Prac Crit

Edition Five

December 2015 - featuring poems and responses by:

Maureen N. McLane

“But I do think, for me, the question and logic of citation and quotation always felt very native: that it was no more ‘my thought’ if, as it were, I thought it, or if Beyoncé thought it. It’s a human thought that a human had.”

Dorothea Lasky

“I want my poems to be a space where people can feel an actual deep care, where they can feel like they have a place to go that is beyond getting a status like. I want my poems to be like a really good friend that’s there for you every time you want them to be.”

Jamie McKendrick

“Yeats says that ‘Even when the poet seems most himself... he is never the bundle of accident and incoherence that sits down to breakfast; he has been reborn as an idea...’ But what if you’re writing of a man, in this case, who is sitting down to breakfast...?”

Roddy Lumsden

“Perhaps we all get people wrong, but I think those of us with spectrum conditions are very prone to getting people wrong... I’ve written so much about miscommunication, simply because I have such a fear of miscommunicating.”
Deep Note

Ahren Warner

“Apparently, Picasso nicknamed Brassai ‘THE TERRORIST’ because...he had a penchant for detonating flash powder within close proximity to his subjects and, collaterally, the other patrons of the cafés he was apt to frequent.”

The frontier between criticism and creativity has always been a rich, ambivalent, if occasionally fraught territory. At Prac Crit, it’s a space that we’re particularly interested in exploring. Maureen N. McLane traverses ‘amphibiously’ across the boundary, as Sarah Howe suggests in one of this edition’s four new interviews. Perhaps McLane – author of the hybrid experiment in autobiographical criticism My Poets – is unusual by contemporary standards in her ambition to operate in both hemispheres, or to undermine the distinction between the two. Published here for the first time, McLane’s poem ‘Mz N Hermit’ is, she says, her attempt to ‘distill some aspect of the way the Romantics move in me’, through a sort of skewed contemporary cento. Appropriate, then, that Jeff Dolven’s essay on McLane’s ‘Things of August’ is itself an act of creative witness, just as it is a rigorous critical response to the text.

‘Creative’ can of course serve in some quarters as a mealy-mouthed slur: think of that expression ‘being creative with the truth’, to take only the most readymade example. Festering beneath this pejorative sense of the word, a worse prejudice may lurk: the widespread dismissal of cultural qualities traditionally dismissed as fluffy, intuitive or emotional – in short, as feminine. Dorothea Lasky confronts such attitudes in her interview with Rebecca Tamás. She admits to a time earlier in her career when, cowed by the perceived – or literal – voice of male authority, she ‘didn’t celebrate emotion in [her] work but tried to cover it up’. The topic of male privilege is finally being thrust centre-stage in literary discussions, and Lasky’s words will chime with the many people who have already read and shared Claire Vaye Watkins’s watershed article ‘On Pandering’. Chipping away at the same set of macho critical preconceptions, Jack Underwood’s essay questions how we might be tempted to dismiss Lasky’s poetry as ‘cute’. In place of ‘cute’, he posits a fine, multi-angled irony, full of joy and difficulty and wit.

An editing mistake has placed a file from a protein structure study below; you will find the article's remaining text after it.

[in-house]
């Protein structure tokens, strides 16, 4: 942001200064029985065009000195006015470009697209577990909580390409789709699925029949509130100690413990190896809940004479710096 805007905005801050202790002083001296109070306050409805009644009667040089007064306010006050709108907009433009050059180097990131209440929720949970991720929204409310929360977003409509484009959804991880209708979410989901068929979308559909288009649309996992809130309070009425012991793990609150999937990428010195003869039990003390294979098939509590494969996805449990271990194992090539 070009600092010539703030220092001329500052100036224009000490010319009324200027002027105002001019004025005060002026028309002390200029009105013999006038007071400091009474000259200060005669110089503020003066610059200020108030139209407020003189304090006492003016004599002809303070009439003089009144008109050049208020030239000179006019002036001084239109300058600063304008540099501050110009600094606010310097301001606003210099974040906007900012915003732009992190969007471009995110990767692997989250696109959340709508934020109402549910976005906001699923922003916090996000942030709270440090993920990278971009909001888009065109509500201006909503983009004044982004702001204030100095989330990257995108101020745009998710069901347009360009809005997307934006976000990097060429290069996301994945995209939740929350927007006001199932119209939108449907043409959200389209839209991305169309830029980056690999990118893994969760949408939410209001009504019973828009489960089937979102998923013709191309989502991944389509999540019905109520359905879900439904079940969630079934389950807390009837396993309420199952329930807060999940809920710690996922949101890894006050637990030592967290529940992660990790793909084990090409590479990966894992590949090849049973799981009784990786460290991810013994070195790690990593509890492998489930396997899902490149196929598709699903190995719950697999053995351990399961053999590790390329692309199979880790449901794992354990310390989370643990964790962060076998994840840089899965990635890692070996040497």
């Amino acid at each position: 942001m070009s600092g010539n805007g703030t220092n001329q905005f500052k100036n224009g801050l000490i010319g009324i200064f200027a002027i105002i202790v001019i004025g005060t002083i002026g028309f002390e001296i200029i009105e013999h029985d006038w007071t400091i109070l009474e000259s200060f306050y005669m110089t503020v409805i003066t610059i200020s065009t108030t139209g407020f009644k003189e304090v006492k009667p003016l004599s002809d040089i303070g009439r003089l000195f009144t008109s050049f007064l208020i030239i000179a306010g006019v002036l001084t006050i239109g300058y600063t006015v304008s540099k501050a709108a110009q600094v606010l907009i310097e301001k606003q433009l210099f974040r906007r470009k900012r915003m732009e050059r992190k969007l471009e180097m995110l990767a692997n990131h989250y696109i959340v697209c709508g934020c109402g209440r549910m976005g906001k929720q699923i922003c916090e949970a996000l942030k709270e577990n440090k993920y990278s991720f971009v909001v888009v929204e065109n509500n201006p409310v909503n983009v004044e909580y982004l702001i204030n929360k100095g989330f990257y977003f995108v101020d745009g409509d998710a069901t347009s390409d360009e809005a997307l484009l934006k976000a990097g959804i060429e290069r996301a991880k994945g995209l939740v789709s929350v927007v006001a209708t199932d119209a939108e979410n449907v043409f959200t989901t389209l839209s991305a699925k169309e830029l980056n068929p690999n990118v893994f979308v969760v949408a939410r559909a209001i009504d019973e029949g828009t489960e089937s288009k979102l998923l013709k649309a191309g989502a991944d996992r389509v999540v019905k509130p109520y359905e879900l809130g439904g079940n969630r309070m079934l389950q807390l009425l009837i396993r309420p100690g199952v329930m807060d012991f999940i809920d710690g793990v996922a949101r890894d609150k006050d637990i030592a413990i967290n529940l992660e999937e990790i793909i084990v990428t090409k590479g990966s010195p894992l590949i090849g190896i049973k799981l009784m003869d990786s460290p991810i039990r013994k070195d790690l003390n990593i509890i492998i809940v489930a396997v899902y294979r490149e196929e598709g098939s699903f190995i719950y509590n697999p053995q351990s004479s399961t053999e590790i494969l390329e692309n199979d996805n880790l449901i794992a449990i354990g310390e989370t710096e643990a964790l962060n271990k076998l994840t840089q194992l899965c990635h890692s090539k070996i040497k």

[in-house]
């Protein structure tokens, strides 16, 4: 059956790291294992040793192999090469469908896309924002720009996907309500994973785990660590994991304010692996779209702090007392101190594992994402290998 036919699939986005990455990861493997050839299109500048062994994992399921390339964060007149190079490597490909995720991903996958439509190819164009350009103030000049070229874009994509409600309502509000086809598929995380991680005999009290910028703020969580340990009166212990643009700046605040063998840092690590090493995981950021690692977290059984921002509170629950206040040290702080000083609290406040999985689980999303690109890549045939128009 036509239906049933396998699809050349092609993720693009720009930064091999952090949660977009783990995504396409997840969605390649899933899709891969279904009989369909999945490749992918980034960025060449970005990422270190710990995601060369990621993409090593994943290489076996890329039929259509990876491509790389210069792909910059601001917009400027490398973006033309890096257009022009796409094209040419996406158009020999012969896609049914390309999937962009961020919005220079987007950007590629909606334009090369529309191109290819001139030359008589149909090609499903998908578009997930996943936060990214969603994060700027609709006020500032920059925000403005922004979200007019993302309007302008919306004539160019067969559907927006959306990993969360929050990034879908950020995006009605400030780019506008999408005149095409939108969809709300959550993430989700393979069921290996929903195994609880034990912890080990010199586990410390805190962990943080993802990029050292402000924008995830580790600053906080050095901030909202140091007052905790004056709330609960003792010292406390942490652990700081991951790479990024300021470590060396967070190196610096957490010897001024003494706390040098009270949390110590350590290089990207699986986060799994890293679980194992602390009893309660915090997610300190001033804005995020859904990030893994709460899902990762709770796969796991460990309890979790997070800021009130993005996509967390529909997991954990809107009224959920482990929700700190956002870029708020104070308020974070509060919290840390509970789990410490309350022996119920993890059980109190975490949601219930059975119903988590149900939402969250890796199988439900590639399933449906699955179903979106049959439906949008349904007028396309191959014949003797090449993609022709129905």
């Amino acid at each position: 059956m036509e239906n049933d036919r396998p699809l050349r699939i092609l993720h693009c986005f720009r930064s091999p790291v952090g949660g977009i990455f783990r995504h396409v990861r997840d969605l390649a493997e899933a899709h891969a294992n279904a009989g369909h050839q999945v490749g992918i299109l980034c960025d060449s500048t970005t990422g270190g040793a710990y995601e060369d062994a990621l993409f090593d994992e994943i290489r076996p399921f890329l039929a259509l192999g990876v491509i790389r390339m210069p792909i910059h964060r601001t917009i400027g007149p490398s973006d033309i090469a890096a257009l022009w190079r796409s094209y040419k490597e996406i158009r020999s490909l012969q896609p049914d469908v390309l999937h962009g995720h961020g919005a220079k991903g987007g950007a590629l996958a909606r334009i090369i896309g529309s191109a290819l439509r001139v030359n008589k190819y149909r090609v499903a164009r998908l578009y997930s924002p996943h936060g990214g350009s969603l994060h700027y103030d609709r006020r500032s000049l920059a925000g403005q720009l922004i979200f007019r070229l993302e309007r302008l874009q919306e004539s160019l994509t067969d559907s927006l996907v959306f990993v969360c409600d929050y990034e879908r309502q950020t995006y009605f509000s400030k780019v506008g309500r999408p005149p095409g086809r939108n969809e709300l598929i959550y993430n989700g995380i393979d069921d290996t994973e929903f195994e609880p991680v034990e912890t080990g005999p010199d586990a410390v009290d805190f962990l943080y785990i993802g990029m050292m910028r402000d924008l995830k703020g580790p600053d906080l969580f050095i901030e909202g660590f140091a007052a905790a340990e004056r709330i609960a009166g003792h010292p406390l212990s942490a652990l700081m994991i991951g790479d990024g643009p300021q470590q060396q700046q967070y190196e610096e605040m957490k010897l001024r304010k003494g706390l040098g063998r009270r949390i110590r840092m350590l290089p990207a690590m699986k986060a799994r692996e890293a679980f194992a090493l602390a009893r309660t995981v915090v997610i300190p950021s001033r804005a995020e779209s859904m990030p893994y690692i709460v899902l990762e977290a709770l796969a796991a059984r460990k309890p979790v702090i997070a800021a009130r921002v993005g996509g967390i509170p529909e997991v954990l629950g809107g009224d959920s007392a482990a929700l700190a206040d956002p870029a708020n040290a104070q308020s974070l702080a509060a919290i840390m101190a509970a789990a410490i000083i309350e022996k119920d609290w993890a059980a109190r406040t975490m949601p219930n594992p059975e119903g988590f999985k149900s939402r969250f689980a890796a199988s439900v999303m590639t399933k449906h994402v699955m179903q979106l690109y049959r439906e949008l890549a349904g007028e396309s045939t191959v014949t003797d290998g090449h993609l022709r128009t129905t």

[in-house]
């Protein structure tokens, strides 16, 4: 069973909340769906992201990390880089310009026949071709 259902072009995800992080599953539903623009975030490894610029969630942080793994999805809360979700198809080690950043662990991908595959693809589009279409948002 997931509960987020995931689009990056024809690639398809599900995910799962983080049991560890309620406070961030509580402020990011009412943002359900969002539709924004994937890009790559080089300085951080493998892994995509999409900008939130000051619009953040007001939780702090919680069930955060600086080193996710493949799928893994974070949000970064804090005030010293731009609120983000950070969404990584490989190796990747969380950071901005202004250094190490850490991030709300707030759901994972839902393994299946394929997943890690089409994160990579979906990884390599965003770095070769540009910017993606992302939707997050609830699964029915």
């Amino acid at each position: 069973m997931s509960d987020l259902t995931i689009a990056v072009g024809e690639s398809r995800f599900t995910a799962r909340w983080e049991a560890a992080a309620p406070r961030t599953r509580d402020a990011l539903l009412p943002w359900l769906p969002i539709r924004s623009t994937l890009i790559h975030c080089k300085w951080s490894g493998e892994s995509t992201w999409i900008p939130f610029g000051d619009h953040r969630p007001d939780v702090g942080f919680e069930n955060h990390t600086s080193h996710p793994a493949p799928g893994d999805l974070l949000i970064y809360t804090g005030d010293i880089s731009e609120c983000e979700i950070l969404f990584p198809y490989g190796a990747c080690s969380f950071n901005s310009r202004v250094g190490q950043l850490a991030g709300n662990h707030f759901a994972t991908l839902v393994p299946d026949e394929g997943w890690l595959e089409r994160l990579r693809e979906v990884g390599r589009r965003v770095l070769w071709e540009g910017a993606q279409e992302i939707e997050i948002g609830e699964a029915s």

Jamie McKendrick is also a poet of cosmopolitan wit and smart playfulness. Here he talks candidly to Maya Popa about not fitting in, not feeling comfortable with either the lyric ‘I’ or the conventions of traditional form (despite returning time and again to both in his own writing), and wishing a plague on the houses of both mainstream and avant-garde dogmatists who would turn suggestive grey areas into diamond absolutes. Ahmed Badrideen’s essay on the title poem of McKendrick’s most recent collection, Out There, explores whopping questions at the intersection of science and the human spirit – questions that poetry can handle with particular deftness, precisely because of its ability to probe and experiment without arriving at definitive answers.

The two poems on either side of our Roddy Lumsden feature show how playfulness and suffering can coexist. In a major interview with Kathryn Maris about his new poem ‘Autism’, Lumsden broaches the pain and bewilderment of knowing that you’re different from other people: fundamentally different, that is; not in the trivial sense of ‘different strokes for different folks’. The poem’s precisely numbered lines place ‘Autism’ in a long tradition of Lumsdenian constraints and patterns, this time, perhaps, to a newly urgent, even mimetic purpose. Ian Cartland defines this side of Lumsden’s poetics as ‘a mind allowing itself to relapse a little, coping’, in his companion essay about an earlier work, ‘Water Street Drop-off’.

This edition’s Deep Note comes courtesy of Ahren Warner. We trust that its creativity will be plain at first glance. Since our first edition, we’ve been encouraging poets to use this series as an opportunity to tap into the febrile, subterraneous thought process that lies behind the composition of most poems. We were delighted to see Ahren let rip and blow that process wide open.

Dai George